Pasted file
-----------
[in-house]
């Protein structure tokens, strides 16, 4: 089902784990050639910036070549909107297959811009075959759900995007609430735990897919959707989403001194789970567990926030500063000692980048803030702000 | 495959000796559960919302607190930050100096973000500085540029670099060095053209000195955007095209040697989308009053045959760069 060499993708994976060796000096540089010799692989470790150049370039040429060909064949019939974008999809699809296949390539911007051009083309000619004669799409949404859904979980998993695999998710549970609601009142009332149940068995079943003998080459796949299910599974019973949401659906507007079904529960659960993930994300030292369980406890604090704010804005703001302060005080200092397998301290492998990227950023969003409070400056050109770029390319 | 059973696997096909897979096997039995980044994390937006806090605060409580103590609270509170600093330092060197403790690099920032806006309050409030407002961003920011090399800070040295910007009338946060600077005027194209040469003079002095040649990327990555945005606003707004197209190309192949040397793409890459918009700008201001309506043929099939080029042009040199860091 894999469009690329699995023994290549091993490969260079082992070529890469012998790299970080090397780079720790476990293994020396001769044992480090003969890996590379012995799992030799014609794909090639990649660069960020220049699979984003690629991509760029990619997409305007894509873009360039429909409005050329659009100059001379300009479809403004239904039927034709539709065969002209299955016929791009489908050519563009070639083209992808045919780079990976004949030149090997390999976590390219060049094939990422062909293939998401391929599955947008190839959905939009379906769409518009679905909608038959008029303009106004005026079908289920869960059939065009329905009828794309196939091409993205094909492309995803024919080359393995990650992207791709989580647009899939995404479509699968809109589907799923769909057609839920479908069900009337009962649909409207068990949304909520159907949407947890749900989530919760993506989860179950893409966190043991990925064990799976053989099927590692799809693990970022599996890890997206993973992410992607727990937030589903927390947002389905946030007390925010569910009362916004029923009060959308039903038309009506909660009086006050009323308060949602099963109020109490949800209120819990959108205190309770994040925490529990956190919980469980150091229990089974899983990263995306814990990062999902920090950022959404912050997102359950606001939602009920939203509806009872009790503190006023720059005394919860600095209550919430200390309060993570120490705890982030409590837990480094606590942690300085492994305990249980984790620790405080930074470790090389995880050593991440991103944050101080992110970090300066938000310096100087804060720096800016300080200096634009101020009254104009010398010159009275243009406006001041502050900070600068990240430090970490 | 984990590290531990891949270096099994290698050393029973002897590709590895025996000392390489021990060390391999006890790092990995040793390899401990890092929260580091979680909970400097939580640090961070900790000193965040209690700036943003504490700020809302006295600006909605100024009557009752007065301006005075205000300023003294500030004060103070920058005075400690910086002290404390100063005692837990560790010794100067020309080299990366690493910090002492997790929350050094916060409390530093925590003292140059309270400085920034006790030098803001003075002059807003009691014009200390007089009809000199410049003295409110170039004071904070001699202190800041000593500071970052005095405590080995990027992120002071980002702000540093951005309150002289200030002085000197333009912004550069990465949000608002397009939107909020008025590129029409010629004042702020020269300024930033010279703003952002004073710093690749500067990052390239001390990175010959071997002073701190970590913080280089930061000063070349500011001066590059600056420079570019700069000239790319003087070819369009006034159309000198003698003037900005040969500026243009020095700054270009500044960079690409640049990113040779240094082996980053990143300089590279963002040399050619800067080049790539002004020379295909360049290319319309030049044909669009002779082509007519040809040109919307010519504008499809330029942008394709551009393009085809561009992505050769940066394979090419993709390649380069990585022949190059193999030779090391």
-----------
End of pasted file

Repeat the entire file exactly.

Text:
[in-house]
């Protein structure tokens, strides 16, 4: 089902784990050639910036070549909107297959811009075959759900995007609430735990897919959707989403001194789970567990926030500063000692980048803030702000 | 495959000796559960919302607190930050100096973000500085540029670099060095053209000195955007095209040697989308009053045959760069 060499993708994976060796000096540089010799692989470790150049370039040429060909064949019939974008999809699809296949390539911007051009083309000619004669799409949404859904979980998993695999998710549970609601009142009332149940068995079943003998080459796949299910599974019973949401659906507007079904529960659960993930994300030292369980406890604090704010804005703001302060005080200092397998301290492998990227950023969003409070400056050109770029390319 | 059973696997096909897979096997039995980044994390937006806090605060409580103590609270509170600093330092060197403790690099920032806006309050409030407002961003920011090399800070040295910007009338946060600077005027194209040469003079002095040649990327990555945005606003707004197209190309192949040397793409890459918009700008201001309506043929099939080029042009040199860091 894999469009690329699995023994290549091993490969260079082992070529890469012998790299970080090397780079720790476990293994020396001769044992480090003969890996590379012995799992030799014609794909090639990649660069960020220049699979984003690629991509760029990619997409305007894509873009360039429909409005050329659009100059001379300009479809403004239904039927034709539709065969002209299955016929791009489908050519563009070639083209992808045919780079990976004949030149090997390999976590390219060049094939990422062909293939998401391929599955947008190839959905939009379906769409518009679905909608038959008029303009106004005026079908289920869960059939065009329905009828794309196939091409993205094909492309995803024919080359393995990650992207791709989580647009899939995404479509699968809109589907799923769909057609839920479908069900009337009962649909409207068990949304909520159907949407947890749900989530919760993506989860179950893409966190043991990925064990799976053989099927590692799809693990970022599996890890997206993973992410992607727990937030589903927390947002389905946030007390925010569910009362916004029923009060959308039903038309009506909660009086006050009323308060949602099963109020109490949800209120819990959108205190309770994040925490529990956190919980469980150091229990089974899983990263995306814990990062999902920090950022959404912050997102359950606001939602009920939203509806009872009790503190006023720059005394919860600095209550919430200390309060993570120490705890982030409590837990480094606590942690300085492994305990249980984790620790405080930074470790090389995880050593991440991103944050101080992110970090300066938000310096100087804060720096800016300080200096634009101020009254104009010398010159009275243009406006001041502050900070600068990240430090970490 | 984990590290531990891949270096099994290698050393029973002897590709590895025996000392390489021990060390391999006890790092990995040793390899401990890092929260580091979680909970400097939580640090961070900790000193965040209690700036943003504490700020809302006295600006909605100024009557009752007065301006005075205000300023003294500030004060103070920058005075400690910086002290404390100063005692837990560790010794100067020309080299990366690493910090002492997790929350050094916060409390530093925590003292140059309270400085920034006790030098803001003075002059807003009691014009200390007089009809000199410049003295409110170039004071904070001699202190800041000593500071970052005095405590080995990027992120002071980002702000540093951005309150002289200030002085000197333009912004550069990465949000608002397009939107909020008025590129029409010629004042702020020269300024930033010279703003952002004073710093690749500067990052390239001390990175010959071997002073701190970590913080280089930061000063070349500011001066590059600056420079570019700069000239790319003087070819369009006034159309000198003698003037900005040969500026243009020095700054270009500044960079690409640049990113040779240094082996980053990143300089590279963002040399050619800067080049790539002004020379295909360049290319319309030049044909669009002779082509007519040809040109919307010519504008499809330029942008394709551009393009085809561009992505050769940066394979090419993709390649380069990585022949190059193999030779090391």